Mabel French

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In 1902, Mabel Priscilla Penery French registered at King's College Law School (later UNB's Faculty of Law) and she became the first woman to receive a Bachelor of Civil Law degree in 1905. Although French did not have any difficulty enrolling at the Law School, she did encounter barriers when she sought entry to the New Brunswick bar. In 1905, six judges ruled that women were, in fact, not persons and therefore not eligible to practice law. In response to his ruling, French purposely withheld payments for a number of bills. When she was sued for debt, French used "the novel defence" that, as she was not a person, she could not be sued. Although this defence failed, it did succeed in reversing the earlier judgement that women were not persons. In 1907, the Provincial Legislature passed "An Act to Remove the Disability of Women so far as Relates to the Study and Practice of the Law", which resulted in French becoming the first woman lawyer in New Brunswick. She was the fourth woman called to the bar nationally, and the first woman admitted outside of Ontario. She practised law in Saint John for a few years before leaving behind "that sleepy old town in New Brunswick" for the "increased opportunities" of western Canada.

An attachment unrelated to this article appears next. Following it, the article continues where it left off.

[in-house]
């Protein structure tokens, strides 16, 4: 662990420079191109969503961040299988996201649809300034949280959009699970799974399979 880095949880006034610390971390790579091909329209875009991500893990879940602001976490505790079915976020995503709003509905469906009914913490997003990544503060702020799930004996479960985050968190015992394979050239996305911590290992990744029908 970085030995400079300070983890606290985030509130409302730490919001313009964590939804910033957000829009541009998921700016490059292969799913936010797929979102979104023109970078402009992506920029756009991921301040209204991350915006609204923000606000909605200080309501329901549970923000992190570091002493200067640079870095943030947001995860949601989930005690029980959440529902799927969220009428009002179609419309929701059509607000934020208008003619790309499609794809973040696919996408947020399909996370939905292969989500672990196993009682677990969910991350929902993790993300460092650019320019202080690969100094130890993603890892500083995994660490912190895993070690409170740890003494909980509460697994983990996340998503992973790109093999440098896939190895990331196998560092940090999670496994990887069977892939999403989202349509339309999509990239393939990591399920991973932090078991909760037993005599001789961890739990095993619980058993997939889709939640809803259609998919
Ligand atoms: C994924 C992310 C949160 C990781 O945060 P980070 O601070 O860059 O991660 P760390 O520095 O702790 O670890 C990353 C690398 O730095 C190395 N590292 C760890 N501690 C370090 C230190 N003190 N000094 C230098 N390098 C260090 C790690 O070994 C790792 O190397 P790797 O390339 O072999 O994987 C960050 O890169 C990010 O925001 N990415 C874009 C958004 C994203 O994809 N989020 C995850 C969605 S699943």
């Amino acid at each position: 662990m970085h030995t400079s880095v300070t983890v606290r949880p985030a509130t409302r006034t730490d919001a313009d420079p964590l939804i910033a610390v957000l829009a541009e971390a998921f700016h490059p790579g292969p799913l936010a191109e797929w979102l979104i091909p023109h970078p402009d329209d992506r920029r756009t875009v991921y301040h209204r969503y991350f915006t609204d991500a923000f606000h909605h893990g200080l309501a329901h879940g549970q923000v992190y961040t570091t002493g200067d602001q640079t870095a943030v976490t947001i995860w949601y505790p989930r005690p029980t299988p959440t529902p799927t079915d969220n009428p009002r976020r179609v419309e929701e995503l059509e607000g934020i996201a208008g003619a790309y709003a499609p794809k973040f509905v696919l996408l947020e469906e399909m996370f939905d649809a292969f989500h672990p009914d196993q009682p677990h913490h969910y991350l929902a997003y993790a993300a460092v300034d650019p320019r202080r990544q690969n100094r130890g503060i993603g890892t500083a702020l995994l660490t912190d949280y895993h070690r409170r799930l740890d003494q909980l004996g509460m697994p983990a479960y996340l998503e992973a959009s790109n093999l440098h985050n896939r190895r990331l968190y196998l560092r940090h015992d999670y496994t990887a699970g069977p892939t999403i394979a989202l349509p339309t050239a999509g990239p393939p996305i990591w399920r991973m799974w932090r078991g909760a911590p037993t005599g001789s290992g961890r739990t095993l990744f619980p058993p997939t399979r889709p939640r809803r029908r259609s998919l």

When French relocated to Vancouver in 1910, she once again faced the same type of discrimination she had encountered at home - the British Columbia Law Society excluded women. Again, she took this issue to the courts and, again, she won. After successfully passing the necessary entrance exam and paying the $50 fee, which the society had attempted to raise to $500 upon her application, Mabel Penery French was called to the bar and became, on April 1, 1912, the first woman lawyer in British Columbia. She later moved to England and married Hugh T. Clay. Mabel French died on the Channel Island of Jersey on January 13, 1955.


  • Yorke, Lois K. "Mabel Penery French (1881-1955): a life recreated." UNB Law Journal, vol. 42, 1993.
  • Bell, D.G. Legal education in New Brunswick: a history. Fredericton: Faculty of Law-UNB, 1992. p. 97-100.
  • Pue, W. Wesley. ["Women Lawyers in British Columbia] in The Story of Legal Education in British Columbia. British Columbia: University of British Columbia Faculty of Law, 1995.

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